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Managing a patient’s concussion is a collaborative task involving medical professionals across the team, the school or employer, as well as the patient and/or guardian. With HEADCHECK HUB, completing the tasks associated with concussion management is easier than ever. Ultimately, it allows you to spend more time with your patient. In the palm of your hands, you can:
- Conduct post-injury assessments
- Customize a treatment plan
- Coordinate with other physicians, therapists and trainers
- Collaborate with the team and coaching staff
- Establish return-to-learn plans with the school
- Communicate the return-to-work protocol
- Evaluate the athlete for return-to-play
- Stay in touch with the athlete or guardian regarding ongoing progress
- Protect the patient’s privacy
How to Manage a Concussion
Managing a concussion isn’t quite as cut and dry as treating other injuries, like strains, sprains, or even breaks or injuries requiring stitches. The brain behaves differently from patient to patient and even from injury to injury. The grade or severity of the concussion will influence the required medical care and management protocol enacted. Concussion management guidelines should be established on a case-by-case basis by a trained and licensed medical professional. A common concussion management protocol may include:(1)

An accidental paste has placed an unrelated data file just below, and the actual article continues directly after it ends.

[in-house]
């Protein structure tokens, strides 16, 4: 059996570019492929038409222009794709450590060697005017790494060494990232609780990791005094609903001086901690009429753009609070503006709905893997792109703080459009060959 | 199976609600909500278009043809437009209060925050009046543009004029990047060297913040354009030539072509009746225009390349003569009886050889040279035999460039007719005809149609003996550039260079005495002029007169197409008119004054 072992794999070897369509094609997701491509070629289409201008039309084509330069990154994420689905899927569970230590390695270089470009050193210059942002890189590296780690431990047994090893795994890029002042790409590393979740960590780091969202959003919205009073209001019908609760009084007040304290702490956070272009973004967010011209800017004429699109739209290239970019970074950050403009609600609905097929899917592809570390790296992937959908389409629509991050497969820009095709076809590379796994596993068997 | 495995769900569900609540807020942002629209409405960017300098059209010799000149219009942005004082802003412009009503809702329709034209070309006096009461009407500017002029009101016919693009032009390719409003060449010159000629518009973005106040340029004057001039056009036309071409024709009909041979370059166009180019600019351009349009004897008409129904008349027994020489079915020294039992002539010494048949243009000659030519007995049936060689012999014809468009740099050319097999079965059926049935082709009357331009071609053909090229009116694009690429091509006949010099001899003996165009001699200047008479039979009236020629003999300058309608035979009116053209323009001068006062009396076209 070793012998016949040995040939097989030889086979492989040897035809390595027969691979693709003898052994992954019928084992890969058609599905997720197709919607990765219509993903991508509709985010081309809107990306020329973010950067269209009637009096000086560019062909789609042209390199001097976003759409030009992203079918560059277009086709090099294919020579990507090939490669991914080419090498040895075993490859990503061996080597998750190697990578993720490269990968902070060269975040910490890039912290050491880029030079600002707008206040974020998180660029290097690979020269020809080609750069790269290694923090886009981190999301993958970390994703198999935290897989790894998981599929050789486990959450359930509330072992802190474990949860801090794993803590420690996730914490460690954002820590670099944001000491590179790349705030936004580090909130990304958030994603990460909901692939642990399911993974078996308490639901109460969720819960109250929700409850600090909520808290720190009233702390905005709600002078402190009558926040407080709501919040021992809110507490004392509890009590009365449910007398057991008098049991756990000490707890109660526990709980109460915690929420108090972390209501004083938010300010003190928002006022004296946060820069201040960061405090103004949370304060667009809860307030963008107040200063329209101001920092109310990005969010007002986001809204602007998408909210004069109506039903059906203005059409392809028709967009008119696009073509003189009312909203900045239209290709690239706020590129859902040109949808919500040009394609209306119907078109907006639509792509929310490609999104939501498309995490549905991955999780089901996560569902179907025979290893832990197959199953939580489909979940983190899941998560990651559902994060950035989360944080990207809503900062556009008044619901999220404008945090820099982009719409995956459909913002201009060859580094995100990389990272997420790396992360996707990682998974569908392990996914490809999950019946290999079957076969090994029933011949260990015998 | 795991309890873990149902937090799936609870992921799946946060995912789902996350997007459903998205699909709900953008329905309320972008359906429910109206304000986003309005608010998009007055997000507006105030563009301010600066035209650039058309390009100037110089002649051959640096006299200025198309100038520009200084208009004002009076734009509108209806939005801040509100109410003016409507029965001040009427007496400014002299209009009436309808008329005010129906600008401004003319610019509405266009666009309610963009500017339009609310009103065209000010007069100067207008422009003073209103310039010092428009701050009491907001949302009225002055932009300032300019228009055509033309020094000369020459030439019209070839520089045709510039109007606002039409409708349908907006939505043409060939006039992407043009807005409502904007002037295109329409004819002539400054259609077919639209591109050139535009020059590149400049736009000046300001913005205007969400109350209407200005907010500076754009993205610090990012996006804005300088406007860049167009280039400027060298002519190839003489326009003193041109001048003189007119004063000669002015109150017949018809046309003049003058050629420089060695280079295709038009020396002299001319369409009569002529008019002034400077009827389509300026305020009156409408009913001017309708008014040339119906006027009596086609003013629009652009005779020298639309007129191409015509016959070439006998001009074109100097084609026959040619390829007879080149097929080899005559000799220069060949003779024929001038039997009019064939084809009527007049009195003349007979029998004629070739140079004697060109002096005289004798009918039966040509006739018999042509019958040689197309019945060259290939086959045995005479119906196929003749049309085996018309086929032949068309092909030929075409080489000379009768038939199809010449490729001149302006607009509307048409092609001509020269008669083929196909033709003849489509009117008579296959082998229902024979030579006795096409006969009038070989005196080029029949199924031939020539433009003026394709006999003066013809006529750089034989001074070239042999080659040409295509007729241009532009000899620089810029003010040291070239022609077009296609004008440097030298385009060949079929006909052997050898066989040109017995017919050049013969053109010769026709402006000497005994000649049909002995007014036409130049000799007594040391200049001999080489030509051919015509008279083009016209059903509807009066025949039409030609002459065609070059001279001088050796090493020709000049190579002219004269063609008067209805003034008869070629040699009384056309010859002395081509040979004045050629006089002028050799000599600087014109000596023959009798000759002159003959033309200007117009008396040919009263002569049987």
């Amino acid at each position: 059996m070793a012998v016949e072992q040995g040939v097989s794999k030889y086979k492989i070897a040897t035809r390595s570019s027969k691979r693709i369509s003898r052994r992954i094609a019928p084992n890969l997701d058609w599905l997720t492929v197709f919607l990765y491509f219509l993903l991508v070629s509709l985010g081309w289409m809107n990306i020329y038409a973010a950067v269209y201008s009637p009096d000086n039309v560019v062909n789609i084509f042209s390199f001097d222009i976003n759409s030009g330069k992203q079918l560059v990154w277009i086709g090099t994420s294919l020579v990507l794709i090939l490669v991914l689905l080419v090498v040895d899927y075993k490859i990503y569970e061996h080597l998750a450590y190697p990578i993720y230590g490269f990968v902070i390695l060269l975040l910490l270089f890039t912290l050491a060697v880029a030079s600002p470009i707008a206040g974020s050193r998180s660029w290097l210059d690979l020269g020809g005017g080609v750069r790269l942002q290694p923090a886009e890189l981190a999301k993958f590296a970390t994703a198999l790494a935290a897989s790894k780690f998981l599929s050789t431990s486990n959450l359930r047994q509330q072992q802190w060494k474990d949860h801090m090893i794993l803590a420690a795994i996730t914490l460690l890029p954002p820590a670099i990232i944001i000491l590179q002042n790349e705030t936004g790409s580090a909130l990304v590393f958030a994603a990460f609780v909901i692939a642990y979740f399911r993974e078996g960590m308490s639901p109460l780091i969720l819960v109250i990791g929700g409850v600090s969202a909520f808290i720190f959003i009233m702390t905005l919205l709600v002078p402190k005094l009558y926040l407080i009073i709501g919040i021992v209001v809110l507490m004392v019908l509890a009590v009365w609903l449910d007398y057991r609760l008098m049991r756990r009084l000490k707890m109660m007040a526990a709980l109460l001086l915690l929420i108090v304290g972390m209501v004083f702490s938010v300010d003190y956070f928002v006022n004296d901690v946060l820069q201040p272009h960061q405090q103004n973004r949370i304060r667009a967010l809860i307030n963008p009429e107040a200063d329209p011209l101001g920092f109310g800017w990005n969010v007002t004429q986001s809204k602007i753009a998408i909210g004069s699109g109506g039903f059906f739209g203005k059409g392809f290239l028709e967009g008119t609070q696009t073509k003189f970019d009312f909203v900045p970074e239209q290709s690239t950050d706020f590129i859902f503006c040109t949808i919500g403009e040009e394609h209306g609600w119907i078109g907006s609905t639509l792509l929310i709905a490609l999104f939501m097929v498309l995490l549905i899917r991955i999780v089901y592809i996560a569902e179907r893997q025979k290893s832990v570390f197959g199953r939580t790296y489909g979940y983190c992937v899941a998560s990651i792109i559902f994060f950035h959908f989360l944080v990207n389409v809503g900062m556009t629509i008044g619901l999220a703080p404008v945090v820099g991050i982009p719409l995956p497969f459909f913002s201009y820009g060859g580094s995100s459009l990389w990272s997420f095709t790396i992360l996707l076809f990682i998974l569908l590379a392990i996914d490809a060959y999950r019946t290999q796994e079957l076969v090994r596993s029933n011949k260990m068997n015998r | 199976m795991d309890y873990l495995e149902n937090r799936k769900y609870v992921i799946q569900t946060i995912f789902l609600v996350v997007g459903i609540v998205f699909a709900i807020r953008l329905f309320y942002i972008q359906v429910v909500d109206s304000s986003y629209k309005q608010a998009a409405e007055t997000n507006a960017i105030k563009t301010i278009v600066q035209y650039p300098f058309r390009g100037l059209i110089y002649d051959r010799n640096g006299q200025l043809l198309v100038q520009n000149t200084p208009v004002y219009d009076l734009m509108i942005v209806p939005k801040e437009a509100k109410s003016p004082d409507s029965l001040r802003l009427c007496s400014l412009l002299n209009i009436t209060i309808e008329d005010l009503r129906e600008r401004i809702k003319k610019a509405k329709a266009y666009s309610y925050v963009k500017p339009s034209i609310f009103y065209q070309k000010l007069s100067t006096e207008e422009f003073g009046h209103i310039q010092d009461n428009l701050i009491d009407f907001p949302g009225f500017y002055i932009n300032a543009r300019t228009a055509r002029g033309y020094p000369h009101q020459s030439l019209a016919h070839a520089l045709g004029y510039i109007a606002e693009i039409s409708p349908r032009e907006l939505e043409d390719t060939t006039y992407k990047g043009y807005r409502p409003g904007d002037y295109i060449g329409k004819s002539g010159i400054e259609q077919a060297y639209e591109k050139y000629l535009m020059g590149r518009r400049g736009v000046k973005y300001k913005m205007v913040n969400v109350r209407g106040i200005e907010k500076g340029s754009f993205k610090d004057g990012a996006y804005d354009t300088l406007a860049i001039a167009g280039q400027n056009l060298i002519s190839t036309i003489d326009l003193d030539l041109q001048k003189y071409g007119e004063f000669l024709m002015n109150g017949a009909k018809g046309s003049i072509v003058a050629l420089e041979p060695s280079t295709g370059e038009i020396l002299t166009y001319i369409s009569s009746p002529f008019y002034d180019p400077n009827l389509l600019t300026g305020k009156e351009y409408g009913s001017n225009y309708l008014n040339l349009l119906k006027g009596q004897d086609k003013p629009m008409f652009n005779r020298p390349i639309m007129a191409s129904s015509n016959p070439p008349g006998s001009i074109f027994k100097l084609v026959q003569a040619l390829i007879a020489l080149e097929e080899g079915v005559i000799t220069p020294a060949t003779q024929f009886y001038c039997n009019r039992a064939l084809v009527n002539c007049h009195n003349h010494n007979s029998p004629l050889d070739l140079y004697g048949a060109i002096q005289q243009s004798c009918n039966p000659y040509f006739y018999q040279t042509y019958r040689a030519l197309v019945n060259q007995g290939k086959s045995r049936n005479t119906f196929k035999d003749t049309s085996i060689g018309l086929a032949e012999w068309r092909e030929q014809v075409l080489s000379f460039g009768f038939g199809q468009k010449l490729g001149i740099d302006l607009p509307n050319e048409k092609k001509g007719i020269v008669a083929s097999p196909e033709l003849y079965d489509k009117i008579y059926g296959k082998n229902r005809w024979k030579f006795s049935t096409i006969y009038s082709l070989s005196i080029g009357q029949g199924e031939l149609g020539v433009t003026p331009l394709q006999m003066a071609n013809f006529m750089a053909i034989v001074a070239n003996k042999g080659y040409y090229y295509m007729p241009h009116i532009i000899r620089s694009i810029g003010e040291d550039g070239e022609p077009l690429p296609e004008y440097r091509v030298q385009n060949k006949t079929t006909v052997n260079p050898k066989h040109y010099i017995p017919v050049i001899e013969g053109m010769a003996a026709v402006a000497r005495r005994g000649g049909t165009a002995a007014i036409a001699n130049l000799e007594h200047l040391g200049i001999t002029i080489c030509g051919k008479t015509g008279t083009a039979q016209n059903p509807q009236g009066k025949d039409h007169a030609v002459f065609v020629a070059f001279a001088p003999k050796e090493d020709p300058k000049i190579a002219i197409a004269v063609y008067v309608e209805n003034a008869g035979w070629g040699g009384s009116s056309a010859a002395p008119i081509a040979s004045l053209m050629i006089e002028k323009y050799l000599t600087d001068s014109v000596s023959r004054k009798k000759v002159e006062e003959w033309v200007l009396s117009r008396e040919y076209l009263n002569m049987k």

- Rest for the body.
- Rest for the brain (reducing thinking, screens, reading, and more).
- Slowly reintroducing activity.
- Evaluating how the athlete responds to increased activity.
- Slowly reintroducing thinking.
- Evaluating the athlete’s response to active brain exercises.
- Creating return to learn, return to work, and return to play protocols.
How to Manage Concussion Symptoms
The evaluation of an individual for a suspected concussion includes observed signs as well as self-reported symptoms. Not all concussions cause the same reported symptoms, but there are some common ones. Pay attention to the patient-reported symptoms, as well as the signs and symptoms reported by a parent, guardian, or coach. Many of these can be managed to help reduce the severity and improve comfort. Frequent symptoms associated with concussions include:(2)
- Sensitivity to light and sound
- Difficulty concentrating
- Feeling “not right”
- Change in personality
Some of these symptoms can be treated. On a case-by-case basis, as appropriate, encourage the concussed athlete to:(1)
- Treat headaches and pain with acetaminophen, not a pain reliever that could also act as a blood thinner.
- Reduce light and sound; sleep as needed.
- Drink proper fluids to remain hydrated.
- Stop driving until they are medically cleared, especially if they have experienced dizziness.
- Continue to coordinate with their medical care team and seek medical attention for new or ongoing symptoms.
Partner with the patient, their family, their team, and other medical professionals to provide the best in concussion management and care.
- “Recovery from Concussion.” Centers for Disease Control and Prevention, Centers for Disease Control and Prevention, 12 Feb. 2019, https://www.cdc.gov/headsup/basics/concussion_recovery.html.
- “Concussion Signs and Symptoms.” Centers for Disease Control and Prevention, Centers for Disease Control and Prevention, 12 Feb. 2019, https://www.cdc.gov/headsup/basics/concussion_symptoms.html.